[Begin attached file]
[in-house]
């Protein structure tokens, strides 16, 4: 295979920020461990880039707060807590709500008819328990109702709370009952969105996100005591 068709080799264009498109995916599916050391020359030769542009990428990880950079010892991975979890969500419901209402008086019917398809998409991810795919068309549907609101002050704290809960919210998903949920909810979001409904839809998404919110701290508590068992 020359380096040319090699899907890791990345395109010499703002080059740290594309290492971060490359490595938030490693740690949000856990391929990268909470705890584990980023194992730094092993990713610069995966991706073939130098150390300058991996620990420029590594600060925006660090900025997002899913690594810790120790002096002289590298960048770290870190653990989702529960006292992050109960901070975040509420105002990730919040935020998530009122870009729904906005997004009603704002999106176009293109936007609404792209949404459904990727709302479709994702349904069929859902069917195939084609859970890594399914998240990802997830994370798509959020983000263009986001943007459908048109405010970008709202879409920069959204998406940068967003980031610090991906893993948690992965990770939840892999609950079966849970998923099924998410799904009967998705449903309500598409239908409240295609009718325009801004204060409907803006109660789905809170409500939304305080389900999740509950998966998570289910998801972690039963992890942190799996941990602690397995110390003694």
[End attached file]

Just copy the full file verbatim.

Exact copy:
[in-house]
């Protein structure tokens, strides 16, 4: 295979920020461990880039707060807590709500008819328990109702709370009952969105996100005591 068709080799264009498109995916599916050391020359030769542009990428990880950079010892991975979890969500419901209402008086019917398809998409991810795919068309549907609101002050704290809960919210998903949920909810979001409904839809998404919110701290508590068992 020359380096040319090699899907890791990345395109010499703002080059740290594309290492971060490359490595938030490693740690949000856990391929990268909470705890584990980023194992730094092993990713610069995966991706073939130098150390300058991996620990420029590594600060925006660090900025997002899913690594810790120790002096002289590298960048770290870190653990989702529960006292992050109960901070975040509420105002990730919040935020998530009122870009729904906005997004009603704002999106176009293109936007609404792209949404459904990727709302479709994702349904069929859902069917195939084609859970890594399914998240990802997830994370798509959020983000263009986001943007459908048109405010970008709202879409920069959204998406940068967003980031610090991906893993948690992965990770939840892999609950079966849970998923099924998410799904009967998705449903309500598409239908409240295609009718325009801004204060409907803006109660789905809170409500939304305080389900999740509950998966998570289910998801972690039963992890942190799996941990602690397995110390003694």